Tag Archives: California wine

Expensive wine 107: Fort Ross FRV Pinot Noir 2013

Fort Ross FRV pinot noirThe Fort Ross FRV pinot noir is a rarity from California – elegant, graceful, and varietally correct

California pinot noir is a conundrum, which is why we have movies about it, best-selling sweet versions of it, and critically acclaimed cabernet sauvignon versions of it. Mostly, the state isn’t cool and rainy enough to make a classical, varietally correct version of it. Which is where the Fort Ross FRV pinot noir comes in.

The Fort Ross FRV pinot noir ($52, sample, 13.8%) is elegant and, in its elegance, spectacular. It’s not what one expects from California pinot nor, given the excesses of many of the best selling labels. It somehow combines New World freshness with a little Burgundian complexity, so that each part of the wine complements the other and the whole is greater than the parts. It’s balance where balance is too often lacking.

Look for forest floor aromas (not too funky), plus dark red fruit and baking spice flavors, and soft, refined tannins. The tannins, as well as the exquisitely judicious use of oak, might be the most impressive achievements. This is a California pinot noir made to express pinot noir from Fort Ross’ Sonoma terroir instead of making it to get 94 points, the soil and the climate be damned.

Highly recommended. Ready to drink now, and probably won’t age for more than several years. Enjoy it with anything pinot noir–related, from roast lamb to salmon. And, given its grace, by itself.

Wine review: Four Target California Roots wines

Target California Roots winesThese four Target California Roots wines don’t do anything to help the cause, and three of them aren’t even worth the $5 they cost

The Wine Curmudgeon wanted to write a glowing, “run out and buy these wines” review. Those of us who care about cheap wine need the good news. But these four Target California Roots wines aren’t much better than the $3 junk I tasted earlier this year – sadly, more marketing hype than wine, and where the back labels are of higher quality than the wine.

For instance, why does $5 wine have a cork? Why do the bottles have a punt (albeit shallow)? Why is the phrase “vinted in the Golden State” on every bottle? Why should I care? Why is not one of the wines labeled sweet, including the moscato, when my mouth felt like cotton candy at the end of the tasting?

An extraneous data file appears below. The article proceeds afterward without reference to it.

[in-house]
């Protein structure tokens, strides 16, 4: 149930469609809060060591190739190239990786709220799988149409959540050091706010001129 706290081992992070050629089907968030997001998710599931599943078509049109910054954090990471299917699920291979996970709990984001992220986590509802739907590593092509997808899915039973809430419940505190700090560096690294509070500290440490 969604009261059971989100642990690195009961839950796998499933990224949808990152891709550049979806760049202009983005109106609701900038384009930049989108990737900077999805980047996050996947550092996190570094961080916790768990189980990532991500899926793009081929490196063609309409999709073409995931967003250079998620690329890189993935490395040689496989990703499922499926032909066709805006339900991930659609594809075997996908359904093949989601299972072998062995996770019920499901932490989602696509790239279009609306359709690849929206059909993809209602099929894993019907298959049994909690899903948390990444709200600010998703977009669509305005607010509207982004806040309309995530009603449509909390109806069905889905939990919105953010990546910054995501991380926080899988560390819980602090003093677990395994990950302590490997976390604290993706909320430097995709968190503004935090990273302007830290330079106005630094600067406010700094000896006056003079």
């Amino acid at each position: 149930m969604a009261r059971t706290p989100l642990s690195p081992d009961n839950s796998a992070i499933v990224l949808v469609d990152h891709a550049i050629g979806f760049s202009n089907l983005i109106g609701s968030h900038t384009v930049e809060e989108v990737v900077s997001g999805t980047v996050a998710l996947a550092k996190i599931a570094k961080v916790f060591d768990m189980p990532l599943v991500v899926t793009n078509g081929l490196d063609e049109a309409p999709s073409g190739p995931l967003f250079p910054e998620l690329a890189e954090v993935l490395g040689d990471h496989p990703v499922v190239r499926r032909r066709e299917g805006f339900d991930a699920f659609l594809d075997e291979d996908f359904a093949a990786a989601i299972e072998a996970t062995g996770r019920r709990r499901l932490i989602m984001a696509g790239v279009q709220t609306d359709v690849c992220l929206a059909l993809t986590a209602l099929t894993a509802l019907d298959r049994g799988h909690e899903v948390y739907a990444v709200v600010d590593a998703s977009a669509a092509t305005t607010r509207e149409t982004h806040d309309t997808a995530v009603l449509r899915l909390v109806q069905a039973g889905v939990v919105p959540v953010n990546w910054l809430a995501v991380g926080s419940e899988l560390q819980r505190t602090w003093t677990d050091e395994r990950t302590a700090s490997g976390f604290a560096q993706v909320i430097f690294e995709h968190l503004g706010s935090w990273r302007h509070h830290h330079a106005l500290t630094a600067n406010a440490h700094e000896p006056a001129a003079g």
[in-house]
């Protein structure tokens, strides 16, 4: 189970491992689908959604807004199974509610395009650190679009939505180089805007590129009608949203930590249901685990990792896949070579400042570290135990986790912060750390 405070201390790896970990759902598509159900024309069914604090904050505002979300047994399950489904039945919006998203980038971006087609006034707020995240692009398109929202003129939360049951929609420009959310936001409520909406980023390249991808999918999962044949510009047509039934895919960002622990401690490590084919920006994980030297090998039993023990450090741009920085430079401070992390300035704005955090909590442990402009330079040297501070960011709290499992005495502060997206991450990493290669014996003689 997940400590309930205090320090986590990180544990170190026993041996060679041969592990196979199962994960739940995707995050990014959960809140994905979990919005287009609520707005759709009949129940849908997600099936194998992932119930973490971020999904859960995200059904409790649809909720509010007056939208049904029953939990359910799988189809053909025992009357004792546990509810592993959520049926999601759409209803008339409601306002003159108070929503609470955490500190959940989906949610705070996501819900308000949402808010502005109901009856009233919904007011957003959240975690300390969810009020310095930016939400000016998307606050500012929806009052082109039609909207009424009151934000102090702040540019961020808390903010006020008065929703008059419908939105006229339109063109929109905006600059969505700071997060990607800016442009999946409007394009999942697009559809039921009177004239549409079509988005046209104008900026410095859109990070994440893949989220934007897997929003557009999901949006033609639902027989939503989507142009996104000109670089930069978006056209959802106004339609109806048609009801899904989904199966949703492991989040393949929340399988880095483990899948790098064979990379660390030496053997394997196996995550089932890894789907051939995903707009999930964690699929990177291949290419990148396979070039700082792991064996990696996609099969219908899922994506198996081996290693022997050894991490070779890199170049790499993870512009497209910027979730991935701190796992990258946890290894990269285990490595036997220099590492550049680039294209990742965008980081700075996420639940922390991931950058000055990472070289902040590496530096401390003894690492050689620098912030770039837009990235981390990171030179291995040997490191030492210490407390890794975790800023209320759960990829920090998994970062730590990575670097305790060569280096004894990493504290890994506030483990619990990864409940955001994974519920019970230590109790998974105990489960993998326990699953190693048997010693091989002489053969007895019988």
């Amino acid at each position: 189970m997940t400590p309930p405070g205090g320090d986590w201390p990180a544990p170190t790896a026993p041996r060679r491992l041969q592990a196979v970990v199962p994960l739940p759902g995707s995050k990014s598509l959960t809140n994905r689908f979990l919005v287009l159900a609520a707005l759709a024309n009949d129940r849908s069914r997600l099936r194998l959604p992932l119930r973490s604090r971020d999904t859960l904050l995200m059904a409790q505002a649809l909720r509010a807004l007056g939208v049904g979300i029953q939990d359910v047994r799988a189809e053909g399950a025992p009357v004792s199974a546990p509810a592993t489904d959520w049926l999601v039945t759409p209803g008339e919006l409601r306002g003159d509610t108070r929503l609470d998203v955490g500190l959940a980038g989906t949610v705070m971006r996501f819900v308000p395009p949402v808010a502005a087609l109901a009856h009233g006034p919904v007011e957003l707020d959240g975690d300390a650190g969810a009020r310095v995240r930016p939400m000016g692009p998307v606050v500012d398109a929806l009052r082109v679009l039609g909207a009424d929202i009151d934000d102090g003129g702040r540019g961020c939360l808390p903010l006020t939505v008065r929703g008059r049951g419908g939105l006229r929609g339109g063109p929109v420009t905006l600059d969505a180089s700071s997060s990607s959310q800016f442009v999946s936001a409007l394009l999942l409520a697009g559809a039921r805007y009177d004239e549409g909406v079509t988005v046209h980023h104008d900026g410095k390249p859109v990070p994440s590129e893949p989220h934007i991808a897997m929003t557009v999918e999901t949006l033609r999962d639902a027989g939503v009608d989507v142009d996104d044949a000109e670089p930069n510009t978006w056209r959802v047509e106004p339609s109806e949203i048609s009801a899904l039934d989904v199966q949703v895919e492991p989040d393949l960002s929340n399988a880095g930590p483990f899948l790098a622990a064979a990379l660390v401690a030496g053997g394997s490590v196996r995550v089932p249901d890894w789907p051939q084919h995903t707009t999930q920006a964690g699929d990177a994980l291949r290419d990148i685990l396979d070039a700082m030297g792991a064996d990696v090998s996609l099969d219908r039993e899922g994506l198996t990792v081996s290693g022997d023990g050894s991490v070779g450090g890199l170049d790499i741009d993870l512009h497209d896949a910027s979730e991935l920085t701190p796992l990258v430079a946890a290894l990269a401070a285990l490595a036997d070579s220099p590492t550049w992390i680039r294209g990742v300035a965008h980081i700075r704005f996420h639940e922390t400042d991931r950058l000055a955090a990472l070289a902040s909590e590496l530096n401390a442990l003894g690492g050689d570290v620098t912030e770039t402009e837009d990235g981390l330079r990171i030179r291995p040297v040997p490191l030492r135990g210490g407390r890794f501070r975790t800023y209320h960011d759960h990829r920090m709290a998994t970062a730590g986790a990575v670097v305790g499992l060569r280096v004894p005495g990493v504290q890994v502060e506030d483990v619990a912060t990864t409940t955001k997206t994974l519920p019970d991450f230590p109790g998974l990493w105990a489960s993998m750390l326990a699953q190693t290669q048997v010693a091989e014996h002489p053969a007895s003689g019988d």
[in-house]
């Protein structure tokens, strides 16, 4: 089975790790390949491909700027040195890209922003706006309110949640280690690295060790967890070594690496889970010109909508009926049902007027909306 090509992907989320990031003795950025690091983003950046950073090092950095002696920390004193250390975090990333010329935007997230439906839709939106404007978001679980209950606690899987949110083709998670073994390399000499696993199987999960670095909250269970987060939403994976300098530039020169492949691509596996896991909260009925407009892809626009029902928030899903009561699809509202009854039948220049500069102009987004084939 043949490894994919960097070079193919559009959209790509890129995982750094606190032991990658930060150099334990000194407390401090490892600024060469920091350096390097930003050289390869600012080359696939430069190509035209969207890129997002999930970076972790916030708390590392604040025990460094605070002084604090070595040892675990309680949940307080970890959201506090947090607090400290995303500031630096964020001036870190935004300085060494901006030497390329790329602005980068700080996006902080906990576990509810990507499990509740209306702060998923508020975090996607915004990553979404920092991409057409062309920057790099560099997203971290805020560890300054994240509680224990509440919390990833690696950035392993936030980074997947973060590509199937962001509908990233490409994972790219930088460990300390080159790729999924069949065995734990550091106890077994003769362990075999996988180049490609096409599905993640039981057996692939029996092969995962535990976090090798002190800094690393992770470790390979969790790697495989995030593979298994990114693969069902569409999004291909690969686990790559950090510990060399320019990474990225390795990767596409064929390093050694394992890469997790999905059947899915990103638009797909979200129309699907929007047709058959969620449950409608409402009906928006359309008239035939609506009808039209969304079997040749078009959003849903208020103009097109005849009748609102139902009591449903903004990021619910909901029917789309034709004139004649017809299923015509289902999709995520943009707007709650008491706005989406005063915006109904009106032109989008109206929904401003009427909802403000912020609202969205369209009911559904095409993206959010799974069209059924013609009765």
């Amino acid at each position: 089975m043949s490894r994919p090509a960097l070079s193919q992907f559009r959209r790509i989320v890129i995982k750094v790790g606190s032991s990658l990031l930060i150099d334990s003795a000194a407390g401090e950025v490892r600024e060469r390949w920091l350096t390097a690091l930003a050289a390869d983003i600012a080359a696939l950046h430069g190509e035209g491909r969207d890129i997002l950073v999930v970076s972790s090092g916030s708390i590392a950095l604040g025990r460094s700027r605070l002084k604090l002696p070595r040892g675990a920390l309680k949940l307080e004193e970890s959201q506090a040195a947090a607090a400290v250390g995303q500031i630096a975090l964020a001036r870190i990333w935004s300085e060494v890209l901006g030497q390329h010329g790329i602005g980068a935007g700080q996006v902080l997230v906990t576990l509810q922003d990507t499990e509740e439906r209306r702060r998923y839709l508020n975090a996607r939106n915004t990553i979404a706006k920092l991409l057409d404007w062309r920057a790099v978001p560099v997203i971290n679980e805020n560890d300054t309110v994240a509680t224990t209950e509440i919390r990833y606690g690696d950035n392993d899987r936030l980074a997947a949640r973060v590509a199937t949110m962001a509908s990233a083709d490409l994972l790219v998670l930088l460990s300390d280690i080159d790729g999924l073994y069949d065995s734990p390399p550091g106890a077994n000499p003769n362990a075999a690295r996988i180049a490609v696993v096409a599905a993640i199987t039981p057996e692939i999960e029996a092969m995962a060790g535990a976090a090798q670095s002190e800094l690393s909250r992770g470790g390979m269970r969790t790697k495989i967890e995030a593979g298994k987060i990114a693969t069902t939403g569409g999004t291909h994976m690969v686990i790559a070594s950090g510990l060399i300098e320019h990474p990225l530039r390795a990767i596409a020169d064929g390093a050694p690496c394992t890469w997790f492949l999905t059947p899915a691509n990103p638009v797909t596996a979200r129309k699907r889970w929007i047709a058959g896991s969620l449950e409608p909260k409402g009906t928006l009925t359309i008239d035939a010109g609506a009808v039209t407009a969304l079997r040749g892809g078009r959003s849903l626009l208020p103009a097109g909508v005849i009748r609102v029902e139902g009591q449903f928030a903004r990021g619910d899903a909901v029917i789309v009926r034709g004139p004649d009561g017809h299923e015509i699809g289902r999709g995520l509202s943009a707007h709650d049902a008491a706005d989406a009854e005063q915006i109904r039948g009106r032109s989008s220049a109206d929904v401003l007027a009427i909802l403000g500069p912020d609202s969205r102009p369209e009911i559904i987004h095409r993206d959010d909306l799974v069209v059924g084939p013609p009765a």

The wines were purchased; each cost $5. My Target didn’t have the red blend, the fifth wine. Read and weep:

California Roots Cabernet Sauvignon 2016 (13.5%): Smells like boysenberry juice, tastes too much like children’s cough syrup, and finishes with that old Big Wine standby, charred chocolate fake oak. It’s not so much that it doesn’t taste like cabernet, but that it’s overpriced at $5.

California Roots Chardonnay 2016 (13.5%): This smells like chardonnay, with lots of green apples, and I had high hopes I could write something nice. But the wine is so thin – diluted apple juice for babies? – that it had almost no flavor at all, save for a bit of sweetness. I’ve never tasted chardonnay made in the style of cheap, inoffensive pinot grigo.

California Roots Pinot Grigio 2016 (13.5%): Professional and competent wine, even if it’s not exactly pinot grigio. Think Costco’s Kirkland pinot grigio (pears and tonic water), but with appropriate amounts of sugar to cover up any bitterness and to round out the rough spots.

California Roots Moscato 2016 (10%): Not quite as sweet as white zinfandel, but that’s the approach. There’s a hint of the characteristic orange aroma of the muscat family, but everything else is sugar. And then a little more sugar just to be on the safe side.

Mini-reviews 107: Big Smooth, malbec, Rioja, Sicily

Big smoothReviews of wines that don’t need their own post, but are worth noting for one reason or another. Look for it on the fourth Friday of each month. This month, four red wines.

Big Smooth Cabernet Sauvignon 2015 ($17, sample, 14.5%): Much winemaking and craftsmanship went into this California red to make it taste like a cherry Tootise Pop. If that’s what you want your wine to taste like, then it’s worth $17. Otherwise, taste and be amazed at the post-modern marketing cynicism that also went into it.

Casillero del Diablo Malbec 2016 ($12, sample, 13.5%): This Chilean red speaks to terroir and varietal character, and is about more than the jammy black fruit of similarly-priced Argentine malbecs. Having said that, it’s not a value this price – a little thin and tart. But if you find it for $8 at the grocery store and you need a bottle of wine for dinner, you won’t be disappointed. Imported by Excelsior Wine

Bagordi Rioja Navardia 2016 ($13, sample, 14%): Nothing special about this Spanish red – just a full-bodied (heavier, more red fruit) and not especially varietal tempranillo made with organic grapes. Imported by Winesellers Ltd.

Cantina Cellaro Luma 2016 ($10, purchased, 13%): This Sicilian red, made with the nero d’avola grape, was either oxidized (doubtful, given the vintage) or so extracted and so overripe that it was about as Sicilian as my Honda. Imported by Gonzalez Bypass

Mini-reviews 106: Day Owl rose, Basque wine, Bousquet, and Innocent Bystander

day owlReviews of wines that don’t need their own post, but are worth noting for one reason or another. Look for it on the fourth Friday of each month.

Day Owl Rose 2017 ($13, sample, 12%): Intriguing California pink made with the barbera grape, not common in California or in rose. It’s still a bit young and a little heavier than I like (thanks to the barbera), but it’s a solid effort. Look for very aromatic cherry fruit and a sort of stony finish.